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Democratic Emergency - Autocratic side effects of the pandemic

Season 1, Ep. 23

“The time during the pandemic has really been melting and has become relative. However, we should not let the rule of law and our democratic standards suffer the same fate.” 

The Covid-19 pandemic has been a significant weakening not only of the human health, but also of democratic processes and the functioning of state institutions. State of emergencies have been misused in certain countries to make changes, the nature of which is in conflict with the upholding of the rule of law and the functioning of check and balances in a democratic environment. How is it possible to reverse these developments of cumulation of power and the creation of structural non-pluralism? 

Focusing on the example of Hungary the episode describes how the Hungarian government used the pretext of health threat to implement its ideology-based policy of the ruling party Fidesz. 

Daniel Martínek discusses with Zsuzsanna Végh the autocratic side effects of the Covid-19 pandemic and how to cure them. 

Zsuzsanna Végh is Research Fellow at the European University Viadrina in Frankfurt (Oder) and Associate Researcher at the European Council on Foreign Relations (ECFR) focusing on, amongst others, Hungarian EU and foreign policy as well as on democratization and regional cooperation in Central Europe. 

Artwork recommended by the guest: The Persistence of Memory, Salvador Dalí, 1931.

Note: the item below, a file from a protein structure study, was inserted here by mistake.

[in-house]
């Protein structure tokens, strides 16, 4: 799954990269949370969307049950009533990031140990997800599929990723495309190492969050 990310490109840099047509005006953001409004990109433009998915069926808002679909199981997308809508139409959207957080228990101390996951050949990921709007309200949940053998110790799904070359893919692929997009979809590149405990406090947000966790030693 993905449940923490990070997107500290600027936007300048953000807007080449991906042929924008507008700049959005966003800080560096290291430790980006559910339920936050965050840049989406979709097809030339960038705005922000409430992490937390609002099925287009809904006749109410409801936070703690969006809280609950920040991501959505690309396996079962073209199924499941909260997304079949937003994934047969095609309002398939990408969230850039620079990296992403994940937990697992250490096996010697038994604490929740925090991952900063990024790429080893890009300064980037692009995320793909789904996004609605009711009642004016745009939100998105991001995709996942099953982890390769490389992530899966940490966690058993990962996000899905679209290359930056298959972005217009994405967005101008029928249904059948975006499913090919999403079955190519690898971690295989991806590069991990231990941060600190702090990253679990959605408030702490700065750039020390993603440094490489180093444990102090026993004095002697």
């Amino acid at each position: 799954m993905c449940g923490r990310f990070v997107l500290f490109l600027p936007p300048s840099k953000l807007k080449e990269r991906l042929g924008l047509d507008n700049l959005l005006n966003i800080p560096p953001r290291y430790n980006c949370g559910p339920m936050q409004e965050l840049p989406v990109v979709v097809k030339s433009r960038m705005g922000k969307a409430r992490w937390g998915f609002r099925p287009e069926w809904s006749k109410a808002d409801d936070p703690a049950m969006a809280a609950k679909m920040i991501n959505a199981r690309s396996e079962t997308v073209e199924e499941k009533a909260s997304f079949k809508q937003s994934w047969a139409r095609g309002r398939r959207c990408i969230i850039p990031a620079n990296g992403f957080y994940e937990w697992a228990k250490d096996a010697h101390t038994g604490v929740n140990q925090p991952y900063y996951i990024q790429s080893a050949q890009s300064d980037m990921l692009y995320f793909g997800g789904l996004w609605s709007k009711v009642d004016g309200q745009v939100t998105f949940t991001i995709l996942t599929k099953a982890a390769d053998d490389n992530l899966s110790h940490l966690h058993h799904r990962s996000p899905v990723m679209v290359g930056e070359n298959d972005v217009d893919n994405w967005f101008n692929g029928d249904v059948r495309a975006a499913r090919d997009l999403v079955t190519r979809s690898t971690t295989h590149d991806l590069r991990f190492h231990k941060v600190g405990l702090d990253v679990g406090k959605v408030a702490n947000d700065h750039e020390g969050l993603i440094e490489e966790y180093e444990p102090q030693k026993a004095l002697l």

CEE – Central Europe Explained is a podcast series produced by the Institute for the Danube Region and Central Europe, powered by Erste Group. 

Host: Daniel Martínek, Research Associate at the IDM

Production and editing: Emma Hontebeyrie 

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6/29/2022

Two-front War

Season 1, Ep. 38
The fight for Pride and the nation in UkraineThe war in Ukraine is often framed as a struggle over Ukrainians belonging to either the East or the West. Given this, it becomes clear why especially LGBTQIA+ activists stress Ukraine’s commitment to so-called Western values. They include human rights and, in particular, the acceptance of the queer community. On the other side, Russia’s President Vladimir Putin created “traditional values” as the dominant narrative in his third presidential term. Experts state that the Kremlin constructed homophobia as geopolitics, and the war on Ukraine is the continuation of this politics by other means. Indeed, Putin even targeted the queer community in his February 24 speech, which attempts to justify the attacks on Ukraine.What are the realities for trans people in the war? Do they encounter discrimination during their flight or fight? And how has queer activist work changed within Ukraine?Melanie Jaindl (IDM) asked these questions to Edward Reese, a queer activist and project assistant at Kyiv Pride. Edward shares their own experiences of leaving Ukraine, their opinions about gendered war narratives and explains the importance of searching for LGBTQIA+ communities in a new environment.Our guest recommendation:The 2022 Eurovision’s winner Kalush Orchestra’s video clip Stefania, 2022Sources about Ukraine in English: The telegram channel Ukraine Now [English]The daily newspaper The Kyiv IndependentThe daily newspaper Kyiv PostThe media platform Hromadske International The twitter channel @xenasoloThe Instagram account Svidomi, @svidomi_engLooking for the queer community in Vienna? Get in touch with Queer Base.To learn more about LGBTQIA+ topics, check out our other podcasts:Pride despite Prejudice - Sarajevo's first rainbow march in 2019, with Emina Bošnjak andEmma Hontebeyrie.Nationalism in the scope of patriarchy, with Dr Elissa Helms and Chiara Maria Murgia.Guest: Edward Reese, queer activist and project assistant for Kyiv Pride.Host: Melanie Jaindl, Assistant Editorat IDMProduction and editing: Emma Hontebeyrie, Research Associate at IDM